Posted by Ruby Lee Sweeting, Your Bahamas Agent for Relocations & Second Homes (Darville Wong Associates Realty Bahamas) about 7 years ago

Great post! The law prevents us from giving our opinion so that the client is responsible to discover some of the information for themselves. We can give them references or resources to help them but can not tell them someone died in the house or there are shot outs in the street at night so that we are not steering people away from the neighborhood or not fully representing the seller properly.

Posted by Gerard Gilbers, Your Marketing Master (Higher Authority Markeing) about 7 years ago

Fair Housing can be tricky when you are working with people that don't know your area! The way a neighborhood looks during the day can be way different then the night too. All you can do is give people the tools and insist that they check into things on their own. 

Posted by Rosalie Evans, The Evans Group, Sioux Falls, SD Homes For Sale (Meritus Group Real Estate) about 7 years ago

So many laws that are supposed to protect people actually do them harm. Fair Housing is, I think, one of them.

I agree that an agent shouldn't make the decision to "steer" someone to or away from one neighborhood or another.

But I believe it's wrong that a buyer can't ask an agent to only show them homes in a neighborhood with young children (or not), or near a specific church, or in a highly rated school district.

Posted by Marte Cliff, your real estate writer (Marte Cliff Copywriting) about 7 years ago

Hello from Ontario. Great post. Empowering both Buyers and Sellers with homework and working together instead of one leading the other  around by the ear is, I think, provides to the client a feeling of satisfaction that they have been an integral part of the whlole process. Great post!


Posted by Sheridan(Sherry)Rondeau about 7 years ago

When the truth is against the law we all have problems.

I enjoyed your post.  Where do you get your cartoons?

Kathy Godin
Alleid Home Mortgage Corp.
Raleigh, NC

Posted by Kathy Godin about 7 years ago

Shame on the other agent.  I treat every buyer/seller as I would expect to be treated were the roles reversed.  You are doing things right.

Posted by Caryn Baker (Realty Pros & Assoc.) about 7 years ago


Thanks for posting this.  The bulk of my business is relocation clients, so I deal with this on a weekly basis.  Occasionally I have a client that has a specific geographic request, and a very low maximum price range.  For these clients, options can be limited.  That said, in my market area, bad neighborhoods are no respecter of race or ethnicity.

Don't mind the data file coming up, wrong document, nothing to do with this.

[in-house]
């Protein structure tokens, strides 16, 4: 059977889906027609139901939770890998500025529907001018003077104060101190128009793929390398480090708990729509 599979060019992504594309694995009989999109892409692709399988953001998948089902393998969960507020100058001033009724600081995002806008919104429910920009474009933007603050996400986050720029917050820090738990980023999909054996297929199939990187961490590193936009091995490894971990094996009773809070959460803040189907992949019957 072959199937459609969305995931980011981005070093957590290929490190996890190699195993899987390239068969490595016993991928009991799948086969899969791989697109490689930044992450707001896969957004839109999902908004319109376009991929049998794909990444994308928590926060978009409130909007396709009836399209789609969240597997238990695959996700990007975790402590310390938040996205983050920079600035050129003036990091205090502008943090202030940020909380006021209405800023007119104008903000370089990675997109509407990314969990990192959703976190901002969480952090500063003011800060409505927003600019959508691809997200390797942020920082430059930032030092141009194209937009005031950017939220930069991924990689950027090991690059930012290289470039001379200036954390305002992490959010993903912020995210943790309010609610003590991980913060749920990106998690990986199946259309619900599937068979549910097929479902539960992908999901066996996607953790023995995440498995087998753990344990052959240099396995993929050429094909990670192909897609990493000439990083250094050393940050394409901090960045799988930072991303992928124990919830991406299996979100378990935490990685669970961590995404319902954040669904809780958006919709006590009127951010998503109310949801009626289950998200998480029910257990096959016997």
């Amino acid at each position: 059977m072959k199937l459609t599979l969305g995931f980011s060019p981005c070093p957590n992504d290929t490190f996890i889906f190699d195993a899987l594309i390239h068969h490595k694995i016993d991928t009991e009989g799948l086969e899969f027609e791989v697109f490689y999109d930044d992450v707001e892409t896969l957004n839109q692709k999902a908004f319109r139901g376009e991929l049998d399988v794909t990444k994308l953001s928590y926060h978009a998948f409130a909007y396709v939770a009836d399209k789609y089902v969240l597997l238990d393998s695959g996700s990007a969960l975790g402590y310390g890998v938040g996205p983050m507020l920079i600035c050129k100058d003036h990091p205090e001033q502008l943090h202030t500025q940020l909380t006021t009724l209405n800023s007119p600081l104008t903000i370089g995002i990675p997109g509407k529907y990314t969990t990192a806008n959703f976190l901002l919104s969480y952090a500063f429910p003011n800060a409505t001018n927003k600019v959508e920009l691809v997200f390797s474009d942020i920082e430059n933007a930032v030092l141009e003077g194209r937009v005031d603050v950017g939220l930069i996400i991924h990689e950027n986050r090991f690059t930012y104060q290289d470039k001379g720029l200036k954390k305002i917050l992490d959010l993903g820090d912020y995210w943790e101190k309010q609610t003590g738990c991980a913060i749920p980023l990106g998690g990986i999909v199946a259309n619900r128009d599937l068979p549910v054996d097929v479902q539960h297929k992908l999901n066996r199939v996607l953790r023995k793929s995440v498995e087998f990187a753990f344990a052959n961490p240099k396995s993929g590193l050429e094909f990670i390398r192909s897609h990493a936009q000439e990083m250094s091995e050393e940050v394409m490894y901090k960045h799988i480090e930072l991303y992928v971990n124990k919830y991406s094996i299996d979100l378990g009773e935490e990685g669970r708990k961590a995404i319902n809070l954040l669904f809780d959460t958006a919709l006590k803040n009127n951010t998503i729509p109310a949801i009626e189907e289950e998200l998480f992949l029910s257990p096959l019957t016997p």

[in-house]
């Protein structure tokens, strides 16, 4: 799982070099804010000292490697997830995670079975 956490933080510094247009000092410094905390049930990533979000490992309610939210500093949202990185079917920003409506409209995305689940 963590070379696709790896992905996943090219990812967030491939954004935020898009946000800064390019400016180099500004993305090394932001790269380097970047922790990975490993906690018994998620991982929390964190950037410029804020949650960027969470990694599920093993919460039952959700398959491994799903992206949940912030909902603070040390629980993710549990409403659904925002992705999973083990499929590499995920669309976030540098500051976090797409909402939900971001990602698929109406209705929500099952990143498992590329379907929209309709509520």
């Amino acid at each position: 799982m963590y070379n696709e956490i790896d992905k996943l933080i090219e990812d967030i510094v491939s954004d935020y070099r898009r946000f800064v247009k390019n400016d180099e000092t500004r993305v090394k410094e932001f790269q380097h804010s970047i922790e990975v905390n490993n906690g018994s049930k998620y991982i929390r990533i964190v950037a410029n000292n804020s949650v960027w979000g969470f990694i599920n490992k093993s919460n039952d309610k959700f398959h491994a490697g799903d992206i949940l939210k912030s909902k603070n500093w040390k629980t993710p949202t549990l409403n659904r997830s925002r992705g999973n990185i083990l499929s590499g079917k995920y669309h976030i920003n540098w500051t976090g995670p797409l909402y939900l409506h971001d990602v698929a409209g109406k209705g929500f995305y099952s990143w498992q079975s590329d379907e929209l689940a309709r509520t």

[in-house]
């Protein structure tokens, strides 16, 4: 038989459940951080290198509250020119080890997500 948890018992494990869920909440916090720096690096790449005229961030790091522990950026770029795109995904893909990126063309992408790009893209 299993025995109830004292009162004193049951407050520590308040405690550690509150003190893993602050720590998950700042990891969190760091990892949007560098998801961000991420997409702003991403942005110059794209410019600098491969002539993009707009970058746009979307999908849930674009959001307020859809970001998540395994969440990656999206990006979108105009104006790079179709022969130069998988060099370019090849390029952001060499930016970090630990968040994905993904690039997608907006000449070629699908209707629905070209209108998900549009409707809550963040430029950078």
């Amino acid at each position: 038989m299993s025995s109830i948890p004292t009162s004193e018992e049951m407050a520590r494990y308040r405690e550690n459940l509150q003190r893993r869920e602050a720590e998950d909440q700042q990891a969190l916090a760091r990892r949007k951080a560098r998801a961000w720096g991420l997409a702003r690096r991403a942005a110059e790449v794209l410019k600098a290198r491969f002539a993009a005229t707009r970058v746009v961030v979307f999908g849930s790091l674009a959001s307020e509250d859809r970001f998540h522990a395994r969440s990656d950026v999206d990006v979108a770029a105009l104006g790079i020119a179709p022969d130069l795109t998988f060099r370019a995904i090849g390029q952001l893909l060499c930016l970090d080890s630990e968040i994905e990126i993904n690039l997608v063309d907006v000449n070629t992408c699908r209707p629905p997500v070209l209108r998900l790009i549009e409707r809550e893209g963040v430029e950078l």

I do not break any Fair Housing laws, nor do I practice steering.  But I can talk all day long about school district quality, property value stability, percentage of homeowners to renters, crime stats, etc., without talking race or ethnicity. 

I generally ask my relocation clients what factors are important to them, and then find the neighborhood that closest meets those needs.  I generally lean towards the neighborhoods that I feel will have the strongest potential for appreciation.  Usually quality neighborhoods and strong property values go hand in hand.


Posted by Don Corson (Coldwell Banker King Thompson) about 7 years ago

I'm wondering what information you think you were prevented from sharing due to Fair Housing.  You cannot provide racial profiling.  Sadly they may have been profiled into a neighborhood.  But you can provide resources on crime statistics, income levels, refer them to web sites that rank schools (although those rankings are not always good indicators). 

I really do not care what color my neighbors are.  I do care about crime, the condition of the neighborhood, and schools.

Posted by Gene Riemenschneider, Turning Houses into Homes (Home Point Real Estate) about 7 years ago

Deb, thanks for the great post. Good reminders to make sure we have the clients involved. Most that I work will do go through the neighbor at different hours to see what its like as well as their commute. Its sad the other agent did the generic run through with them although now they have had the opportunity to see how a good agent works.

Posted by Robby Leviton, Knowles Team (Keller Williams Realty) about 7 years ago

I too tell them to ride through at different times of day to see what's going on and suggest they check with police dept., etc. 

Posted by Marsha Cash (RE/MAX Advantage) about 7 years ago